What is a third party debt order

Third-Party Debt Orders

Debt collection processes and procedures contain a number of stages and protocols, with each stage of the collection process carefully planned out and considered, where appropriate solutions are implemented to ensure the most successful outcome for you.

One such stage is a third-party debt order implemented when a customer fails to make court-ordered payments on a County Court Judgement (CCJ).

In this post, directroute.co.uk explores what a third-party debt order is, why you might opt for this collection method, and other considerations to bear in mind.

What is a third-party debt order?

If you have taken court action against a customer, they will have what is known as a CCJ. The CCJ will outline to the customer what they have to pay back and who they have to pay. However, there are rare occasions where a customer will not comply with the terms of the CCJ and not make the court ordered payments, hence you still don’t get paid.

In this situation, you, as the creditor, can make an application for a third-party debt order, previously known as a “garnishee order.”

When an application for a third-party debt order is made, the bank where the debtor has a confirmed account, will be asked to freeze any money held in the debtor’s account.

If the creditor is successful in their application the judge can then assign the frozen money to the creditor to pay off the outstanding debt.

Third-party debt orders can be applied to any outstanding debt, from outstanding payments on personal loans, overdrafts, and missed credit card payments (check out our recent post on “Credit card consolidation,”) making this order suitable for small debt recovery, allowing you to recoup costs and maintain a healthy cash flow and financial stability.

Debt order third party

Third-party debt orders follow a series of steps and stages, such as:

  1. The creditor contacts their local court requesting the application. An order can be made against a person or organisation/institution and can be made without notice.
  2. Fees are applicable; however, these can be included in the outstanding debt (the debtor’s owing amount) and is non-refundable even if the application is unsuccessful.
  3. The third party (bank) must provide, within seven days of receiving the order from the court, an account number, information relating to if the account is in credit (is there enough in the account to cover the amount being claimed), the account balance at the time if it does not cover the amount being claimed, and information regarding if the bank can hold back some of the credit balance to offset debit balances. Creditors can request that an account be frozen on an exact date to ensure funds are available. Access to joint accounts can only be granted if both parties’ names are on the order and the account.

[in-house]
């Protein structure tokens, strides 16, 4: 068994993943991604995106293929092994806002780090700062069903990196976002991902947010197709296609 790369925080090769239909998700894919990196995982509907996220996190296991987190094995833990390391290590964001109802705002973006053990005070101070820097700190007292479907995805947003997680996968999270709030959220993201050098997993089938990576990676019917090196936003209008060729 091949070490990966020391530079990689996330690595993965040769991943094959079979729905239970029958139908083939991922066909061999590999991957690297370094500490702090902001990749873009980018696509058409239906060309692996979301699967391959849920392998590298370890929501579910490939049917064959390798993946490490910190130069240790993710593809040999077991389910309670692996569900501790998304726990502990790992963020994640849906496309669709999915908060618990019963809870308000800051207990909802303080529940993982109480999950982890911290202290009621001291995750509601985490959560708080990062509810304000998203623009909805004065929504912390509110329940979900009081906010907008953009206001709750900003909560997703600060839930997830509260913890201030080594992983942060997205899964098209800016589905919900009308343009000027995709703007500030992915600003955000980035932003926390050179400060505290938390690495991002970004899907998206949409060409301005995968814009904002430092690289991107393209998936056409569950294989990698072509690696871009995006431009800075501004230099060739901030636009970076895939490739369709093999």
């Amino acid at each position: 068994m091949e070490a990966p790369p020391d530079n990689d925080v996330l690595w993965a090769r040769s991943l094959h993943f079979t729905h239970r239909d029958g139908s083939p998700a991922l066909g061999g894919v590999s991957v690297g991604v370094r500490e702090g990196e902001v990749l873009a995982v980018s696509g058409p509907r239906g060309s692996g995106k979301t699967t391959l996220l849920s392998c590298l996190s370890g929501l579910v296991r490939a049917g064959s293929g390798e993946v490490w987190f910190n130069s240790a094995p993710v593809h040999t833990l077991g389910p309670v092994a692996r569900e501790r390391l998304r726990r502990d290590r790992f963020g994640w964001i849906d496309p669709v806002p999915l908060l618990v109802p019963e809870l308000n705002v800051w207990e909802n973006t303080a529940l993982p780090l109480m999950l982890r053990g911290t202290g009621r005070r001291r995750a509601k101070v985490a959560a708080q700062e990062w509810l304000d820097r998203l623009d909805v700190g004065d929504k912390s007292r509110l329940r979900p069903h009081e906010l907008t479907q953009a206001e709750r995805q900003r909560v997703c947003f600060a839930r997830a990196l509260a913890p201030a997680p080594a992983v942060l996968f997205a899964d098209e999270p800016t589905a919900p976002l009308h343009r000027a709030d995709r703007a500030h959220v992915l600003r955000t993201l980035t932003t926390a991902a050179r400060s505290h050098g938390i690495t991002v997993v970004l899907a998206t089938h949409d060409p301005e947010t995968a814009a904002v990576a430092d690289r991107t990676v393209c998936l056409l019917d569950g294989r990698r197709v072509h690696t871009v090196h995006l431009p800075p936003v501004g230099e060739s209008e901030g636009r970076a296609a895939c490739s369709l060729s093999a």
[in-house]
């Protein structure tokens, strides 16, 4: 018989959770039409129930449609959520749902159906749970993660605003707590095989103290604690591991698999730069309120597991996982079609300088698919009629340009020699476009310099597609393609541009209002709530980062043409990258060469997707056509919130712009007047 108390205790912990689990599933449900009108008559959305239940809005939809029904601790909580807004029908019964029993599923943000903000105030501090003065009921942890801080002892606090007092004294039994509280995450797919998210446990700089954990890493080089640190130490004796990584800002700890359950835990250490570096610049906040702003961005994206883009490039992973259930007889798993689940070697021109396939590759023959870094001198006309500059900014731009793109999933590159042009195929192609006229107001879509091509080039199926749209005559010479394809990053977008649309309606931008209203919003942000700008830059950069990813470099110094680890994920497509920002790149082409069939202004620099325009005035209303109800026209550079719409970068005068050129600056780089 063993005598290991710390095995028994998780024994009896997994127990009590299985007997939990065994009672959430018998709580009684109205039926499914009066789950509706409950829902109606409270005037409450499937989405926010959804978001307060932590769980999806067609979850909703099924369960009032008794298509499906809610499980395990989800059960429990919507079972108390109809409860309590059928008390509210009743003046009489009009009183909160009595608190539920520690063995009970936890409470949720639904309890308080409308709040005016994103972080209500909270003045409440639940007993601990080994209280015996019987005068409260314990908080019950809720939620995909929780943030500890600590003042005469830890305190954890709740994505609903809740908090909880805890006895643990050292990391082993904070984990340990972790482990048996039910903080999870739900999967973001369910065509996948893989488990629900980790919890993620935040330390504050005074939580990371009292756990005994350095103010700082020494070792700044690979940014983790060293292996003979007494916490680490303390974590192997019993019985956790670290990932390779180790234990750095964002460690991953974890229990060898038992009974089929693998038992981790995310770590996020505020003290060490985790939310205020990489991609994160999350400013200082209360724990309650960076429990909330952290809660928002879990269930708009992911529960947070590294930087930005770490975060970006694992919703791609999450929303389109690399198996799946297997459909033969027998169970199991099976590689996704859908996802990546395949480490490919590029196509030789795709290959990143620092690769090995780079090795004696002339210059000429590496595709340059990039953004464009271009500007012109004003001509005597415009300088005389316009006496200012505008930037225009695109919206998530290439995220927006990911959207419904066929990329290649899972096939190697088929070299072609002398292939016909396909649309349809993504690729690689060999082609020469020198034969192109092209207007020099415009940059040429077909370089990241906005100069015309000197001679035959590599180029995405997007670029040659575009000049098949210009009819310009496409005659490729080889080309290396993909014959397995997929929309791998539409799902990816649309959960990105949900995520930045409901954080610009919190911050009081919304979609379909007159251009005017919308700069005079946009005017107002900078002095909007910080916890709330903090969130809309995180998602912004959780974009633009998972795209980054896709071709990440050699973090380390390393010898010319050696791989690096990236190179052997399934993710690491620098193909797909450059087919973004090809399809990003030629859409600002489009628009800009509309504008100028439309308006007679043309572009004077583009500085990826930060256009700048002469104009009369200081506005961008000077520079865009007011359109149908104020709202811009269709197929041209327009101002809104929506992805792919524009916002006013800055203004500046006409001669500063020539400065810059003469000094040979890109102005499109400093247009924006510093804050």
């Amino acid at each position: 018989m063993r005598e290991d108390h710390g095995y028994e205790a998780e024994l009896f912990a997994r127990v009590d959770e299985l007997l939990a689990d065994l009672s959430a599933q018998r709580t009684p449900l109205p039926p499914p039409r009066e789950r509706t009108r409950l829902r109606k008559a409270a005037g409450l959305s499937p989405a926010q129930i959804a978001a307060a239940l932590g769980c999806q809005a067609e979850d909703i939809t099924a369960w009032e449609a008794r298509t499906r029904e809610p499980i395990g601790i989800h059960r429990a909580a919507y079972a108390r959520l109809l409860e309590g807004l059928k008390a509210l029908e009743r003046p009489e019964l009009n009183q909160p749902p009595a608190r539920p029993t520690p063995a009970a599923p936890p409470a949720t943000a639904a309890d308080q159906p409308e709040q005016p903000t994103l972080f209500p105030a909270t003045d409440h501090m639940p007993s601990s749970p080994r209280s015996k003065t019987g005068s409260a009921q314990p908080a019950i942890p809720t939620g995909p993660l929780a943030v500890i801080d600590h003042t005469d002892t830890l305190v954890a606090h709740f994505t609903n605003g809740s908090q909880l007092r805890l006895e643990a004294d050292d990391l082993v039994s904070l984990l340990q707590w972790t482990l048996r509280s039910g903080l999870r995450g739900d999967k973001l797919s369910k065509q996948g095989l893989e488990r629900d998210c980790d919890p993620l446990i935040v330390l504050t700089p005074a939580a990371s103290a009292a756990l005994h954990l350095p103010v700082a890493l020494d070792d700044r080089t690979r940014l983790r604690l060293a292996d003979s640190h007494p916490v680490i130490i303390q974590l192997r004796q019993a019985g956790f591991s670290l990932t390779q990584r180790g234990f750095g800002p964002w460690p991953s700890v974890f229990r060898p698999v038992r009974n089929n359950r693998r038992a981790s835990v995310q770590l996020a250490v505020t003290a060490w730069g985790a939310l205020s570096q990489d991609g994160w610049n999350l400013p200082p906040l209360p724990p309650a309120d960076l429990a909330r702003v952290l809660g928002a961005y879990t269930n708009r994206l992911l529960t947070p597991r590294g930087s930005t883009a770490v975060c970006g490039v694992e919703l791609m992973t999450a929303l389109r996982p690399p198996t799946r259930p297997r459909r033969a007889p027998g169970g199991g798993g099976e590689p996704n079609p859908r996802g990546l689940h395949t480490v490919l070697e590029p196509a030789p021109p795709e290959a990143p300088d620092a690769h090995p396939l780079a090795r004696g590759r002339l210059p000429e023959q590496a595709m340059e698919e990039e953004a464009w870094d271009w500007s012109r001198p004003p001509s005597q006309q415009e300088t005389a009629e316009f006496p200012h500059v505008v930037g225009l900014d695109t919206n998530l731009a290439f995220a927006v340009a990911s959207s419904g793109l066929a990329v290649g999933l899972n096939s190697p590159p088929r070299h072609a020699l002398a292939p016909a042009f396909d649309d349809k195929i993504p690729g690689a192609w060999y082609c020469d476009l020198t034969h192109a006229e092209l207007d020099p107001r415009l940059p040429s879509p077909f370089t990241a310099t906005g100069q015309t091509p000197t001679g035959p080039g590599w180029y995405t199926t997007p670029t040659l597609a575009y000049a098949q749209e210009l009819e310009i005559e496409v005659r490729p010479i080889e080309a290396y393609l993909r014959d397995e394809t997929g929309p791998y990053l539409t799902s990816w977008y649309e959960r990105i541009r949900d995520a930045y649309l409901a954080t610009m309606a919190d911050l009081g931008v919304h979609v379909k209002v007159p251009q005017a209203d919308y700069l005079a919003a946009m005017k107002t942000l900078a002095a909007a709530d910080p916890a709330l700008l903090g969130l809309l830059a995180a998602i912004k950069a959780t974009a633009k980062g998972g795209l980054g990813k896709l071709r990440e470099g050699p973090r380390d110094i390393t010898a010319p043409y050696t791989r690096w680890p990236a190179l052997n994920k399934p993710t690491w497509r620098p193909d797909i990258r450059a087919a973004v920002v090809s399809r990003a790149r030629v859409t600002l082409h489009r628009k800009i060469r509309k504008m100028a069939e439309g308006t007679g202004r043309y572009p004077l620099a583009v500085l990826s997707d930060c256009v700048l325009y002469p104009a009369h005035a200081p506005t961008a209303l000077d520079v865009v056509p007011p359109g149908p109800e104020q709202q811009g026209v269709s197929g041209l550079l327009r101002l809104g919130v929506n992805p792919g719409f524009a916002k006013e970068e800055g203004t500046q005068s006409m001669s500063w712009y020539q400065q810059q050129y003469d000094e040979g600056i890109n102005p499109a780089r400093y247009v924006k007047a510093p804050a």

4. Once the accounts are checked against the individual, the debtor’s account will be frozen. It is the order of the court that enforces the freeze of money in the individual/company account, and the money in the account is frozen before the debtor is informed about the order. The freeze of funds will not be applied to any money paid into the account after receiving the court order.
  5. The court informs the debtor, sending an N349 form (interim third-party debt order) that the money in their account at the time of the application is frozen, and it’s important to note that only the CCJ amount and additional fees are frozen.
  6. The interim third-party debt order will provide full details and information for the debtor, giving them 28 days’ notice to attend a local county court hearing.
  7. During the hearing, a judge will decide whether to proceed with a final third-party debt order.
  8. If the court agrees with you, the creditor, the bank will release the money owed (and frozen) directly to the creditor (you).

Points to note for the debtor

Once the freeze is applied to your account, all money paid into the account after this date can still be accessed. However, if frozen money is required for what is deemed as essential living costs, you, as the debtor, can make an application to the court for a payment order under hardship. There is a fee for this; however, depending on individual circumstances, this can be waived.

If the hardship payment order is granted, some of the frozen money can be released to cover living costs.

Avoiding your creditors is not the solution, and it is vital that you make debt repayments to avoid legal action and debt enforcement measures being taken against you, which results in you incurring further charges.

Small Debt Recovery

As commercial debt specialists, we use our expertise and debt collection knowledge to help businesses collect outstanding and overdue invoices. We understand the importance of healthy cash flow, and we know how detrimental late payments can be to the financial stability of any business.

That’s why we tailor our collection solutions to your individual requirements, supporting businesses with debt collection, court applications, and third-party debt orders.

To learn more, contact us today and see how we can help you.